Lord Heseltine had called for the government to slash red tape and hand back decision-making powers to Britain's major cities giving them greater say over matters including transport, housing, and vocational training. He said for too long Whitehall departments and civil servants had "stifled" growth outside London. The government is accepting 81 of Lord Heseltine's 89 recommendations in part or in full.
10) DON'T CALL US, MAYBE
Plans to close 281 tax inquiry centres risk worsening an already "disgraceful" phone help service, a spending watchdog warned. HM Revenue and Customs (HMRC) has been condemned for costing callers £136 million a year through delays in answering calls, with a quarter of 79 million calls unanswered.
That was despite spending £900 million on customer service.The Commons public accounts committee welcomed planned improvements, including a call-back system and a move away from expensive 0845 numbers.
But it condemned a "woefully inadequate and unambitious" new target to answer 80% of calls within five minutes which is said was way below industry standards. And it said there was a "real risk" of things actually getting worse with new tax and benefit systems likely to add to the volume of calls while staff numbers were being cut.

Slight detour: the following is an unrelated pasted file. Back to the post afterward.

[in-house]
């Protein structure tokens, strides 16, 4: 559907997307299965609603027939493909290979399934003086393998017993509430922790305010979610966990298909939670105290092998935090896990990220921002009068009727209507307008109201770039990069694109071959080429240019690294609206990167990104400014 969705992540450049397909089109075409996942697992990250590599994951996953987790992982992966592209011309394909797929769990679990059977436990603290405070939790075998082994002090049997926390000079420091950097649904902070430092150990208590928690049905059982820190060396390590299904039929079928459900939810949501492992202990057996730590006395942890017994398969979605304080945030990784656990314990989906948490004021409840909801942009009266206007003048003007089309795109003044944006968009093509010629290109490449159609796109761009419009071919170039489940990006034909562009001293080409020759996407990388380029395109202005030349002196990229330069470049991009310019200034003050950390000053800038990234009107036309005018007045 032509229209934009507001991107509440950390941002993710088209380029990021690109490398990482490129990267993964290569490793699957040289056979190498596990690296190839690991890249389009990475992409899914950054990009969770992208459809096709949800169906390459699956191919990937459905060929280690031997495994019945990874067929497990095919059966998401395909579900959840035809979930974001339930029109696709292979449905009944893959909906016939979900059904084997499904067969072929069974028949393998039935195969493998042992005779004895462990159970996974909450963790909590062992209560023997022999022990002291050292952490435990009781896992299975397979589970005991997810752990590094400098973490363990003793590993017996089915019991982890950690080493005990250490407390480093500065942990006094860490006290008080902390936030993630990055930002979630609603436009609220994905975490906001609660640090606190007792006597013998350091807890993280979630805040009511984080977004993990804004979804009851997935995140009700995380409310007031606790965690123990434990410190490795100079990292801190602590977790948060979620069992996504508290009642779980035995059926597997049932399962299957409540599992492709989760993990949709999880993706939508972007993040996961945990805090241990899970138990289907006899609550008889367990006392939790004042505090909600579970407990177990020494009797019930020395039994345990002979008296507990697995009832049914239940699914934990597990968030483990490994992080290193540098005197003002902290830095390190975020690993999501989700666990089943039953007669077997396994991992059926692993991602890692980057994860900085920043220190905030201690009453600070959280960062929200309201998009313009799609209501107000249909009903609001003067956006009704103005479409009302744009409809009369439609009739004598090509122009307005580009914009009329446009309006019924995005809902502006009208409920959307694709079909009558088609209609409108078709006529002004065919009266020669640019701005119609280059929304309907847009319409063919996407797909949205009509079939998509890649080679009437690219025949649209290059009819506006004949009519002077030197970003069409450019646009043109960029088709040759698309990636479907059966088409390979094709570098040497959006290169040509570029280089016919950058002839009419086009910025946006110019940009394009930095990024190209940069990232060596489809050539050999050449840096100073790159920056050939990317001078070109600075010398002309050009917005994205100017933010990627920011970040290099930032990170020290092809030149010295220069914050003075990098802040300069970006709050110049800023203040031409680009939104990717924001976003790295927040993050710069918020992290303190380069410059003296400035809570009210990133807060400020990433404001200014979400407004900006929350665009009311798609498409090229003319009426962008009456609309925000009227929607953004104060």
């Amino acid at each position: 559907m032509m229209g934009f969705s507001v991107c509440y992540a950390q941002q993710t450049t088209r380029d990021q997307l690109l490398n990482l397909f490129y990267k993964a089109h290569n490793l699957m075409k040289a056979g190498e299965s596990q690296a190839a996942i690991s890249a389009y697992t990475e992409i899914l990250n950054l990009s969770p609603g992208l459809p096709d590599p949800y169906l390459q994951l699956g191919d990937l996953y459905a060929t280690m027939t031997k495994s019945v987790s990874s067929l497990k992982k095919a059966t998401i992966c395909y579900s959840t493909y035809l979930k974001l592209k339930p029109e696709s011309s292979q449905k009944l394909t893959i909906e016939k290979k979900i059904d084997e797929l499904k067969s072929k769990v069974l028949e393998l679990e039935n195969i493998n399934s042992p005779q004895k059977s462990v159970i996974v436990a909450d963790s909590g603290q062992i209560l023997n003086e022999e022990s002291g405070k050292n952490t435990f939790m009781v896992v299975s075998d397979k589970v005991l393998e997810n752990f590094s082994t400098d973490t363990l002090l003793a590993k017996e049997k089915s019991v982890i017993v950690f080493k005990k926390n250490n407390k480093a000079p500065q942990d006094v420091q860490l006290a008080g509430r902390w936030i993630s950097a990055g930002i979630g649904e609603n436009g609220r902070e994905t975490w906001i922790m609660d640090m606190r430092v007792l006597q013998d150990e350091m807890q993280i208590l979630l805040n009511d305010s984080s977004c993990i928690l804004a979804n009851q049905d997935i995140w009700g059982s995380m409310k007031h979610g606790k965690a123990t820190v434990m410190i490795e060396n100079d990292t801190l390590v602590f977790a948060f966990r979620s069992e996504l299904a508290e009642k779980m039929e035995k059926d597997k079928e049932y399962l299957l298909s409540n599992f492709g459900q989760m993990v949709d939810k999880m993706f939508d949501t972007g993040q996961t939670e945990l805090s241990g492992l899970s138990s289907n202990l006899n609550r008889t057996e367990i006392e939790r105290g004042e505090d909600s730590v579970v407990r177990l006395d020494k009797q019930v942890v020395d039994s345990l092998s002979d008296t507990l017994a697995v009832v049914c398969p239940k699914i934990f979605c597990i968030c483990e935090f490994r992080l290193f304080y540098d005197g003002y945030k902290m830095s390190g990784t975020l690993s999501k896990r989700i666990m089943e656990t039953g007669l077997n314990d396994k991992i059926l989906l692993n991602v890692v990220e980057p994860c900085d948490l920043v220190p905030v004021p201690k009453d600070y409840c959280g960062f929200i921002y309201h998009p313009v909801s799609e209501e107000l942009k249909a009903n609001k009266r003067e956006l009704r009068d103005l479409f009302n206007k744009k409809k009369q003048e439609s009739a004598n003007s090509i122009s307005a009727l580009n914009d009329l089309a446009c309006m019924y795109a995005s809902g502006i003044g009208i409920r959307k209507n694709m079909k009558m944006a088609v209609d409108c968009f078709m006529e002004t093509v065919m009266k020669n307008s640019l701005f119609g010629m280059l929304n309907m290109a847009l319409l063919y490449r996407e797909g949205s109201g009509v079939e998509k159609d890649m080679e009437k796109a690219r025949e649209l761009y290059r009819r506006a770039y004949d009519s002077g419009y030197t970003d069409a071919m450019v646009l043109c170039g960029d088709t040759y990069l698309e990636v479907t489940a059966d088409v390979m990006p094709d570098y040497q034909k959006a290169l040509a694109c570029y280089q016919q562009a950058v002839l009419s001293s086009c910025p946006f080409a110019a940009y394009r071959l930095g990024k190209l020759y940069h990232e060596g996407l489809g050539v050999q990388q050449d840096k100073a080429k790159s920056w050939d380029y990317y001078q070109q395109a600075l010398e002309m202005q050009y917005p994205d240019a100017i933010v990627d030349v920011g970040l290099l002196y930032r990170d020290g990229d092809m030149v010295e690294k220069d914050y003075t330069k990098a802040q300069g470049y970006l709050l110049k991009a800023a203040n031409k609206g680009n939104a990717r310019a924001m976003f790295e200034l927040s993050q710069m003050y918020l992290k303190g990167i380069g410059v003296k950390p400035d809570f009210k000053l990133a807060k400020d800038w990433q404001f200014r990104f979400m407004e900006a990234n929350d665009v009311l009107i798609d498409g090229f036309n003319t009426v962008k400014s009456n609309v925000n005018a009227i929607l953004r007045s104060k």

140 CHARACTERS OR LESS
@jameschappers Tory source insists Harman has not been authorised to announce detail of deal: @Maria_MillerMP to do so at 0810 on Today #leveson
@iainmartin1 On Leveson stitch-up No.10 showing its usual skill at communications. Labour storming the airwaves.
@michaelsavage And politicians' latest gift to the press - to make every newspaper story about a #Leveson deal out of date at 8am...
900 WORDS OR MORE
Boris Johnson in the Daily Telegraph: "Only a gutter press can keep clean the gutters of public life."
In The Guardian Michael Burke writes: "Savers across Europe will look on in horror at the Troika's raid on Cyprus."
In The Sun, Tony Blair writes: "We paid a heavy price in Iraq ... but think what would have happened if we’d backed away."